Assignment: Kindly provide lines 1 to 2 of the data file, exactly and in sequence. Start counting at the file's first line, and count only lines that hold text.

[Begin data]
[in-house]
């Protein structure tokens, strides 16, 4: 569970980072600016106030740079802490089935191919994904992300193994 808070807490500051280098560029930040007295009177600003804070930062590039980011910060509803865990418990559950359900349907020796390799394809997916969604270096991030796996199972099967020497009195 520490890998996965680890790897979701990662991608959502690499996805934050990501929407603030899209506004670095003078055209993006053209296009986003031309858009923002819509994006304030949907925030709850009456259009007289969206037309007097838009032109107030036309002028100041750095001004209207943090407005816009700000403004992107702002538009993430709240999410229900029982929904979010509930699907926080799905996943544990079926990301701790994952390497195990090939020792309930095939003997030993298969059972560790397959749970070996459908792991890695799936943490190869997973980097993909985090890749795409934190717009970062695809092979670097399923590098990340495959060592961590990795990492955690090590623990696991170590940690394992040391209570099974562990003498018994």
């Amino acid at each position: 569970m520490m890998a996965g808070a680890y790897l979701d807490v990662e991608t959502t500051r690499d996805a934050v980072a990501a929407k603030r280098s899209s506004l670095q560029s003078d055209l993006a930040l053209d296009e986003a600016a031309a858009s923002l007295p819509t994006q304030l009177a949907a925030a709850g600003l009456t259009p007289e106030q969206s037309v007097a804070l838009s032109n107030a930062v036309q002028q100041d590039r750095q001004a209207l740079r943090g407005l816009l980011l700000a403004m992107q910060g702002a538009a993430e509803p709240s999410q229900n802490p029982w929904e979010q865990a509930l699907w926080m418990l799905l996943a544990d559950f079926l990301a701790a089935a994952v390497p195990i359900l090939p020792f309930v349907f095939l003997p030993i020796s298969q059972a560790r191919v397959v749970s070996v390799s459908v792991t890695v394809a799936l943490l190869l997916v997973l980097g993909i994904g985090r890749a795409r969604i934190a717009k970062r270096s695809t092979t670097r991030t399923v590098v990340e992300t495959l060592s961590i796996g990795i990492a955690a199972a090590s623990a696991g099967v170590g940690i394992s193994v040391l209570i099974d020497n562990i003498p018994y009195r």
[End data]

[in-house]
């Protein structure tokens, strides 16, 4: 569970980072600016106030740079802490089935191919994904992300193994 808070807490500051280098560029930040007295009177600003804070930062590039980011910060509803865990418990559950359900349907020796390799394809997916969604270096991030796996199972099967020497009195 520490890998996965680890790897979701990662991608959502690499996805934050990501929407603030899209506004670095003078055209993006053209296009986003031309858009923002819509994006304030949907925030709850009456259009007289969206037309007097838009032109107030036309002028100041750095001004209207943090407005816009700000403004992107702002538009993430709240999410229900029982929904979010509930699907926080799905996943544990079926990301701790994952390497195990090939020792309930095939003997030993298969059972560790397959749970070996459908792991890695799936943490190869997973980097993909985090890749795409934190717009970062695809092979670097399923590098990340495959060592961590990795990492955690090590623990696991170590940690394992040391209570099974562990003498018994």